Avalanches, flooding and harsh winter weather has killed more than 100 people across Pakistan, India and Afghanistan in recent days.
At least 57 people were killed across Pakistan controlled-Kashmir, with several still missing in avalanche-related incidents. Ten people were also killed in the northern-part of Indian-administered Kashmir.
In Afghanistan, a further 39 people were killed due to heavy snow and freezing winter weather.
Forecasts warn more harsh weather is on the way.
The disputed Himalayan region of Kashmir was the worst-affected area, with 55 deaths in the past 24 hours, said Waseem Uddin, a spokesman for Pakistan’s National Disaster Management Authority.
Authorities have closed schools and several roads in northern mountainous areas.
Among those fatalities, 41 died in a single avalanche in the Neelum Valley while 14 people died in elsewhere in the region, he told The Associated Press. Avalanches are common in Kashmir, which is divided between Pakistan and India and claimed by both in its entirety.
Earlier on Tuesday, Ahmad Raza Qadri, the minister for the disaster management authority in Kashmir, said they had declared a state of emergency in the affected areas. “Rescuers are facing difficulties in reaching the stricken villages,” he said.
Military helicopters were being used to evacuate people as authorities struggle to reopen highways and reach people cut off by heavy snowfall and avalanches in both Pakistan and Afghanistan.
Also badly affected by heavy snowfall is Pakistan’s south-west Baluchistan province, where 20 people died, said Mr Uddin, adding that some parts in the province was under six inches of snow. Twelve people were also killed in weather-related incidents in Pakistan’s eastern Punjab province.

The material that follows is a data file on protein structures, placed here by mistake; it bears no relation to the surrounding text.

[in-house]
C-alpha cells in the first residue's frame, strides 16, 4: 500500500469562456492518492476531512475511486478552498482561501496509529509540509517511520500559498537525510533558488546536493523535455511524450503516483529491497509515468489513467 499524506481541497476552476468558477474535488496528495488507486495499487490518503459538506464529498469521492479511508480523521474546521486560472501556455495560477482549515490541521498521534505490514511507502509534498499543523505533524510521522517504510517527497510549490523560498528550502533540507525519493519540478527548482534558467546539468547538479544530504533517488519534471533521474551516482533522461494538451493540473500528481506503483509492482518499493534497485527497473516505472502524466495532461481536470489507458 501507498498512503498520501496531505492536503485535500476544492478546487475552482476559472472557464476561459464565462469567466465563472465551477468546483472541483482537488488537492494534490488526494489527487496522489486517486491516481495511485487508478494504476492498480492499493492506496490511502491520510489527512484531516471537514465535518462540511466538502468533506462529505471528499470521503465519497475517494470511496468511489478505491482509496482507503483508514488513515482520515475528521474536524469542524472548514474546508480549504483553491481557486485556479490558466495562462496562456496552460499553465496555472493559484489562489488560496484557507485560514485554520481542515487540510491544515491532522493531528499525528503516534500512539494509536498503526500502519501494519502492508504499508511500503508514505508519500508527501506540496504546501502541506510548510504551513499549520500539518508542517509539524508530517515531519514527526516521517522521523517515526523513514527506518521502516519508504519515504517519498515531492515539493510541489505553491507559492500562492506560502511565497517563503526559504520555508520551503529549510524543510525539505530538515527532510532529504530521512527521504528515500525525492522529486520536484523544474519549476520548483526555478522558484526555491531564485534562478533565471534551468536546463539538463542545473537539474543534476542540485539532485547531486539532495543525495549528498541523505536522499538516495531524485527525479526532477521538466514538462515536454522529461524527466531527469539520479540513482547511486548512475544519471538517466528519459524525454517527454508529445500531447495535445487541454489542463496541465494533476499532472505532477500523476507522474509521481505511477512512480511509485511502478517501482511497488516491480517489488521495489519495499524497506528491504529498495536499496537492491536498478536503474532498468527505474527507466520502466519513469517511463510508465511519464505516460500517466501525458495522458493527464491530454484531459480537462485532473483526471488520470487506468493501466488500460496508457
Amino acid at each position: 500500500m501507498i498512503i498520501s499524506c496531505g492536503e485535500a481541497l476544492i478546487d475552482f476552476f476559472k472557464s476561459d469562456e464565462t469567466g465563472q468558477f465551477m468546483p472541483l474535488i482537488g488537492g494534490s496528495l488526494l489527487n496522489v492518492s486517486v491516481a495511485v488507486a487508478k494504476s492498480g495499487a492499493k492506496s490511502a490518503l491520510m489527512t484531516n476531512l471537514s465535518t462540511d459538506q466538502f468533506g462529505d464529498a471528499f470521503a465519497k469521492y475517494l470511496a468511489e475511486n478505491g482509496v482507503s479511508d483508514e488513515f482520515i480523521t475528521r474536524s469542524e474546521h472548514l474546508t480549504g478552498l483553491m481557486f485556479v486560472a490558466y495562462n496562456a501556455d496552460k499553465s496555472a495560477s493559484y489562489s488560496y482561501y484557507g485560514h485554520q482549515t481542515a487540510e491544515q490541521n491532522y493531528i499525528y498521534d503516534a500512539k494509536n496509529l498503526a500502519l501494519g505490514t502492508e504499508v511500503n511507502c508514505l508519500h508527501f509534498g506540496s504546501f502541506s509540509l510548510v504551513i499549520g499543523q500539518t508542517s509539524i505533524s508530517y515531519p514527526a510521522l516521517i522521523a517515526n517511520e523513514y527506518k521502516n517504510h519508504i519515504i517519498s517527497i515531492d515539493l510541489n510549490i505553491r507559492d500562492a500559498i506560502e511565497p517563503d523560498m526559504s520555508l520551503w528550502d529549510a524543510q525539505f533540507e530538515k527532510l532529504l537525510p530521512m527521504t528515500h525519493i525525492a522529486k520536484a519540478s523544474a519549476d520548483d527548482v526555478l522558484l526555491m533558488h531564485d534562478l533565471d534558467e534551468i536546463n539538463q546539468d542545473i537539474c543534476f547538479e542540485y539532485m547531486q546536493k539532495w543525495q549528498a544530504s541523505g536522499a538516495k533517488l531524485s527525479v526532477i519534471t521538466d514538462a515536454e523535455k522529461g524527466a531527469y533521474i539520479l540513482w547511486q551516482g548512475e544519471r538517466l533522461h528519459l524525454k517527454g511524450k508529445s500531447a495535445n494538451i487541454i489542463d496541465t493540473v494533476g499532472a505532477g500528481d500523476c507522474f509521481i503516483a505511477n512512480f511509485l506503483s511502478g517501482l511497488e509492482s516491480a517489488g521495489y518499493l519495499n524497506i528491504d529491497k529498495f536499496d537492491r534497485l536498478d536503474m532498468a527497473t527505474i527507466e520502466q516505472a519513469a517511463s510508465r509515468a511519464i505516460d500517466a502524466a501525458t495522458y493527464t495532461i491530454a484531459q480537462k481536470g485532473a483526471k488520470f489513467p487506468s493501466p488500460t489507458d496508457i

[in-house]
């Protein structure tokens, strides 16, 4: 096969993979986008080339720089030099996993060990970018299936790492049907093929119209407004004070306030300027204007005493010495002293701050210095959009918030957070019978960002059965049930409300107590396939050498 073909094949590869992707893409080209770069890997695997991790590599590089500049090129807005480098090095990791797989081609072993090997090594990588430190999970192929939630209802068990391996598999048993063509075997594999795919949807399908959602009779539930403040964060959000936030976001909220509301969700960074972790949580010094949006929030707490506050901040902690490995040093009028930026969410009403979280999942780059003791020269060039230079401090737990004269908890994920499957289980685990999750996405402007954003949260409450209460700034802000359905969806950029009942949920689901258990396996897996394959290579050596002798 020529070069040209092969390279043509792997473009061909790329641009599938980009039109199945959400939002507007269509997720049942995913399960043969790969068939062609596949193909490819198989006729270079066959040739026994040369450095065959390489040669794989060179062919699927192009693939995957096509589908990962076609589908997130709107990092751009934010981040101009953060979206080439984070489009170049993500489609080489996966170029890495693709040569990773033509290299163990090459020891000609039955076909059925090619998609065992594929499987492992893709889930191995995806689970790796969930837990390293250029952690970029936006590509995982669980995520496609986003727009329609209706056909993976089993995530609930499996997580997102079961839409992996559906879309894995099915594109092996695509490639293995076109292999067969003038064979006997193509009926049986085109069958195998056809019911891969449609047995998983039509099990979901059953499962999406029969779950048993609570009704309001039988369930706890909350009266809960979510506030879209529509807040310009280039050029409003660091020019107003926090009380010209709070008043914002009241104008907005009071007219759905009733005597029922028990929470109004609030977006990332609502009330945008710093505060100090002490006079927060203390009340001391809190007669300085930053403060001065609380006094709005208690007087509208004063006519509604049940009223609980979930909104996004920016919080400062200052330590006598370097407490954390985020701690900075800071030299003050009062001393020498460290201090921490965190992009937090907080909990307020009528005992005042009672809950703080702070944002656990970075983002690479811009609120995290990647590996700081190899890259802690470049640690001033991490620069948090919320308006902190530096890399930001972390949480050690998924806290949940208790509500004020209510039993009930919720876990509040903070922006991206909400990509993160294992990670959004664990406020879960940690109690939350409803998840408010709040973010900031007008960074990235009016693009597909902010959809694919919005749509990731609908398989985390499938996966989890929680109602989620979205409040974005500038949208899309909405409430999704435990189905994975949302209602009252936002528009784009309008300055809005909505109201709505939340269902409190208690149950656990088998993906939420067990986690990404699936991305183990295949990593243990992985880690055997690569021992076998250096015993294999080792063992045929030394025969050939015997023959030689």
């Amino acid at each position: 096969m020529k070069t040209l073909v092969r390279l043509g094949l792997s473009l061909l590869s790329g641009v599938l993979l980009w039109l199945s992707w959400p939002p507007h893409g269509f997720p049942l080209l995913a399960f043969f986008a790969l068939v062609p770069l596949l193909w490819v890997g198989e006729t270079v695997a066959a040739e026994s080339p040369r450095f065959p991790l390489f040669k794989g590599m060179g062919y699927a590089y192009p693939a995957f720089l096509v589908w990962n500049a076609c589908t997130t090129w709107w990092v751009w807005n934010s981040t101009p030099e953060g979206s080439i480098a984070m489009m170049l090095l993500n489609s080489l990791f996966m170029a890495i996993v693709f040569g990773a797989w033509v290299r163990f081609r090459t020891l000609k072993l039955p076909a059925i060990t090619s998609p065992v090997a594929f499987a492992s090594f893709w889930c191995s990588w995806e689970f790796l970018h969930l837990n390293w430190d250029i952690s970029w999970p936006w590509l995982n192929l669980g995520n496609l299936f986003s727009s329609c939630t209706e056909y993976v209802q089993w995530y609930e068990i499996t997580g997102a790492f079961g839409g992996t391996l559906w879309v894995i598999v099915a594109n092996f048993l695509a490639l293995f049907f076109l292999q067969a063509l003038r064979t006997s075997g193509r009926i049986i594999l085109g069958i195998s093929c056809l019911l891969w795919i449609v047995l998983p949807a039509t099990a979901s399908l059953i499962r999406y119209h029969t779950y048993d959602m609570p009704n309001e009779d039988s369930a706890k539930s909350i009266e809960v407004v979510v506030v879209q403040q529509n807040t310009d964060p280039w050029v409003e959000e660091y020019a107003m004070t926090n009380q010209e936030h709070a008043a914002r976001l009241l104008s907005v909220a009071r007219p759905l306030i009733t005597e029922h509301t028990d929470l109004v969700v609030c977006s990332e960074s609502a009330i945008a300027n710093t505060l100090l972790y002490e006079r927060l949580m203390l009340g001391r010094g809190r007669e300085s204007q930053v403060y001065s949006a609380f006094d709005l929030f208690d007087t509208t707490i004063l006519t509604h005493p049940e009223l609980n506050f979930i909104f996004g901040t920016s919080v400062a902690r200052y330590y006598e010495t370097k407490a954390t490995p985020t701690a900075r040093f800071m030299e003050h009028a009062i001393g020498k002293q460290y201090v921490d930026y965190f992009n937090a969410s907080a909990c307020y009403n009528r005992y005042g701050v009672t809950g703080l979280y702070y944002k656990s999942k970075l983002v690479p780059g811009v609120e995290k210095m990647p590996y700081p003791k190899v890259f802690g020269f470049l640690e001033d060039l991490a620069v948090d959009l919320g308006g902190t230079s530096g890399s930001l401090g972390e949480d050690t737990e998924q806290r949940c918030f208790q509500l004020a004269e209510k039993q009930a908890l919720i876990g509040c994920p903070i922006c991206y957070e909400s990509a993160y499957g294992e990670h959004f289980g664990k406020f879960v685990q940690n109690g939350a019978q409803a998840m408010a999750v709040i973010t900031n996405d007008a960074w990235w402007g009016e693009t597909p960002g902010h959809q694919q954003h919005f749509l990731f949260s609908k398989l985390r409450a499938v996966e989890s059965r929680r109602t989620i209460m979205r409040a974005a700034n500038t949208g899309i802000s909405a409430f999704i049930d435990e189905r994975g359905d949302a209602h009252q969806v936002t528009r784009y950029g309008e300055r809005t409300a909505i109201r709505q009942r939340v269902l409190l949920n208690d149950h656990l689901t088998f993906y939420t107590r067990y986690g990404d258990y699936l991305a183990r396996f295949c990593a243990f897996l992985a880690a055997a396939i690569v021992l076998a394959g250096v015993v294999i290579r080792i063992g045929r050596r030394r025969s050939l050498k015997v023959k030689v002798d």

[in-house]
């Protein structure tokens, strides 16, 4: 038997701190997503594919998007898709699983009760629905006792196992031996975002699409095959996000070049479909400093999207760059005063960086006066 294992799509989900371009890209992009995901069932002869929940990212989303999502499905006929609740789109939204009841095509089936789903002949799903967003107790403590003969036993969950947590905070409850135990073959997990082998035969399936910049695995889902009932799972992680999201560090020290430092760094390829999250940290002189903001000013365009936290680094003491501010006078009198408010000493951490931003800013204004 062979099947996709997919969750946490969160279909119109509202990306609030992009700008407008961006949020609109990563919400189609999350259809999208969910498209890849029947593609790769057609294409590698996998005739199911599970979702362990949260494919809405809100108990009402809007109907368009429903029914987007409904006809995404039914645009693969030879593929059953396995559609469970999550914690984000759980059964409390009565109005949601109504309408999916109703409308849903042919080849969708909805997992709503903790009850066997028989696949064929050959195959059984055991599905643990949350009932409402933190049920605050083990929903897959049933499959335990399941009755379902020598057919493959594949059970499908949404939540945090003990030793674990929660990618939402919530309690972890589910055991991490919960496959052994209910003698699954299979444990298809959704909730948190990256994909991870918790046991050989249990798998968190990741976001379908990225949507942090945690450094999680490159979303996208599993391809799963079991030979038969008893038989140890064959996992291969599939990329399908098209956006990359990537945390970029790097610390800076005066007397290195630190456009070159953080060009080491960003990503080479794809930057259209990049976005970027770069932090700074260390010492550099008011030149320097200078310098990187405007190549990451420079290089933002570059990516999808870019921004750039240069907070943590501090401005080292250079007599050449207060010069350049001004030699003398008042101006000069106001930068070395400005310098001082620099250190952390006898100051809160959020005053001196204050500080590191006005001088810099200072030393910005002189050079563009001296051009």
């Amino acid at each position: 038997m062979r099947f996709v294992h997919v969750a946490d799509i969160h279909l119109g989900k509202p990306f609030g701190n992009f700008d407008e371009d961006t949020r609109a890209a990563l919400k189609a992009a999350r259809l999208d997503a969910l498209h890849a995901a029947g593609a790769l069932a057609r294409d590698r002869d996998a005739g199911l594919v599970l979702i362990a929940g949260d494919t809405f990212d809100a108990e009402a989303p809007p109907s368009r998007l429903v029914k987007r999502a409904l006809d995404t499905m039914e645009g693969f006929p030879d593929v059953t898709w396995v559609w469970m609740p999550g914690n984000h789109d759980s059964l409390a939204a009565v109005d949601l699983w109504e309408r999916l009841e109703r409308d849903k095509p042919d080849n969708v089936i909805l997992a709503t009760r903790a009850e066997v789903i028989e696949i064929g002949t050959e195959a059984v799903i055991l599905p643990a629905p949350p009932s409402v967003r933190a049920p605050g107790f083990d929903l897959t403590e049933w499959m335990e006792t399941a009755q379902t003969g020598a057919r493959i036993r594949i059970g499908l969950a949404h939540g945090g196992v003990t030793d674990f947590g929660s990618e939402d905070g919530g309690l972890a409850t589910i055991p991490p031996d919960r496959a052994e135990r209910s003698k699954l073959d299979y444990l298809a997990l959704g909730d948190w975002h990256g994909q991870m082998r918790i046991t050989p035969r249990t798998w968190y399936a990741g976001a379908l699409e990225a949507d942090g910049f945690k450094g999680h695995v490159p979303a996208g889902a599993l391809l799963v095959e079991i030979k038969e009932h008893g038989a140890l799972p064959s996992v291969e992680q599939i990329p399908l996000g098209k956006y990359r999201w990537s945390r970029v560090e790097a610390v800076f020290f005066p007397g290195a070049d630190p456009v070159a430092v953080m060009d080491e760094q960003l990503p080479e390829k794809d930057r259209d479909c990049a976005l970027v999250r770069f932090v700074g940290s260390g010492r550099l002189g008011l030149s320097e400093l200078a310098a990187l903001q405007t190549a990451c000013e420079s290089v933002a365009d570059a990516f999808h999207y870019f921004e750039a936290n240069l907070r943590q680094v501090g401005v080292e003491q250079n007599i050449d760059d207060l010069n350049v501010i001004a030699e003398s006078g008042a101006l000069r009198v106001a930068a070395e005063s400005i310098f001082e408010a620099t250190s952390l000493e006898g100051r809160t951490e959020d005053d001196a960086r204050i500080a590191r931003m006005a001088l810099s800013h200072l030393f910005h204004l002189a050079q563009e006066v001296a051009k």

In the south-eastern Balochistan province, at least 19 people had been killed in separate weather-related incidents, said Mohammed Younus, an official with the provincial disaster management authority.
"Most of those who died were women and children," he said.
In Afghanistan, the State Ministry for Disaster Management confirmed at least 15 more deaths overnight, raising the death toll in weather-related incidents since Sunday to 39.
On Monday, residents of the Afghan capital, Kabul, where temperatures dropped to -15 degrees Celsius, abandoned driving and struggled to get to work on snow-covered roads.
More than 300 houses were destroyed or damaged in heavy sleet and snow, said Ahmad Tamim Azimi a spokesman for the Natural Disaster Management Authority.
"A cold snap, heavy snowfall and rains that started two weeks ago have caused damage," he said.
Hardest hit were southern Kandahar, Helmand, Zabul and western Herat provinces.